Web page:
A NASA spacecraft has sent back stunning pictures of a comet after a close encounter in deep space.
Mission controllers burst into applause upon seeing images from the flyby that revealed a peanut-shaped comet belching jets of poisonous gases.
The close encounter occurred 13 million miles away from Earth when the Deep Impact craft, hurtling through space, flew within 435 miles of comet Hartley 2.
It is only the fifth time that a comet's core has been viewed up close. Studying them could provide clues to how Earth and the planets formed and evolved.
At roughly one mile wide, Hartley 2 is the smallest comet to be photographed up close. But only time will tell what secrets it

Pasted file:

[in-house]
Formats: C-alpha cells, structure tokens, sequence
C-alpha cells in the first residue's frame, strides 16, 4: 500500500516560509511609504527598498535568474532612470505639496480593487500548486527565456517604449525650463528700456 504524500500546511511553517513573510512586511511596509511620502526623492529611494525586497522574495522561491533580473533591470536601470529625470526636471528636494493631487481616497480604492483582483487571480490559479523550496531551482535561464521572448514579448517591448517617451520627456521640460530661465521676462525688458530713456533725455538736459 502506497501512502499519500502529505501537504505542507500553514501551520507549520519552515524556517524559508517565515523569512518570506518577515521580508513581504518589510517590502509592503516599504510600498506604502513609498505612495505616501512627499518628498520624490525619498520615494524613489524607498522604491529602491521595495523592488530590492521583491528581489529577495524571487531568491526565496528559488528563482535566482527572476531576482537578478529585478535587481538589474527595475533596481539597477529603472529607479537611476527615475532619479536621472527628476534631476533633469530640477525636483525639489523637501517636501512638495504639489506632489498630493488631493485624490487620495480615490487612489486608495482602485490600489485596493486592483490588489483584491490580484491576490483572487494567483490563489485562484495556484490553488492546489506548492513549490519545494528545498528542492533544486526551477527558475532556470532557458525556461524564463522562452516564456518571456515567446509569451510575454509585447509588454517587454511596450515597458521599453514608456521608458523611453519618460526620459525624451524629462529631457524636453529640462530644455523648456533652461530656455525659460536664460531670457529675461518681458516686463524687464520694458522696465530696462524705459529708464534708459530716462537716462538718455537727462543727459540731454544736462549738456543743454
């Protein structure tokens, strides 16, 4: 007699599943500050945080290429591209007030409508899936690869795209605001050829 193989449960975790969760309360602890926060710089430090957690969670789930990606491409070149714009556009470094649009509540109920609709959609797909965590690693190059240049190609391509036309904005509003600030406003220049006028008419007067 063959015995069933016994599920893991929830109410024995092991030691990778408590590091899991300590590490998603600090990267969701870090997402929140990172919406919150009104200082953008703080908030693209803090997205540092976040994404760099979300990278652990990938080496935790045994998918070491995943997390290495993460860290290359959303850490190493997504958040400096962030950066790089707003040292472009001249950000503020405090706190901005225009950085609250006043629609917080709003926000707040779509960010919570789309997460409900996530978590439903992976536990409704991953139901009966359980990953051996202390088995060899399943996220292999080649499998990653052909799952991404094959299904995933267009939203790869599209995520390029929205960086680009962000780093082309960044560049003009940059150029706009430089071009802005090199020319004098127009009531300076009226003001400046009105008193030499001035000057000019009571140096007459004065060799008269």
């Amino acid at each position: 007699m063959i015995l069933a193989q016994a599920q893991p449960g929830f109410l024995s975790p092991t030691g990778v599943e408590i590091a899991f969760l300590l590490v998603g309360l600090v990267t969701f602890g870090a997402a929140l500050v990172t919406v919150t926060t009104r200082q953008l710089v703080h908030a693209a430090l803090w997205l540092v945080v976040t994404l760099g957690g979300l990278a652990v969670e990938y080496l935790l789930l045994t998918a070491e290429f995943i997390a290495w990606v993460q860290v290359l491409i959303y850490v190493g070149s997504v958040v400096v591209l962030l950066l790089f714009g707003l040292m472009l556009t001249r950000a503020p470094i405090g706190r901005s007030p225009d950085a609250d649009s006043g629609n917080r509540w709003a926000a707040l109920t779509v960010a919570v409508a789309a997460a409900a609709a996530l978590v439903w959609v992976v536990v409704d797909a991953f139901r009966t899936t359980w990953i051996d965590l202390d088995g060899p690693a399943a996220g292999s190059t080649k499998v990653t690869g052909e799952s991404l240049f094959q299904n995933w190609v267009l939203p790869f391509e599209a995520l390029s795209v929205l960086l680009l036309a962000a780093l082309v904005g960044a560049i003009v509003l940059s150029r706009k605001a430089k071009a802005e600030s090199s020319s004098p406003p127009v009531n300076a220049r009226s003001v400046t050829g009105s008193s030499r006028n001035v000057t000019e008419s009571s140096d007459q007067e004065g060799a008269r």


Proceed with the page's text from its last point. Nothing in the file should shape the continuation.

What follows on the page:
Principal investigor Michael A'Hearn said: "The first thing everyone wants to know about the scientific return from a mission is how much it's increased our knowledge, but of course the scientific work is just beginning now. The engineers did a fantastic job of getting us data. Now we have to make sense of it to advance the science."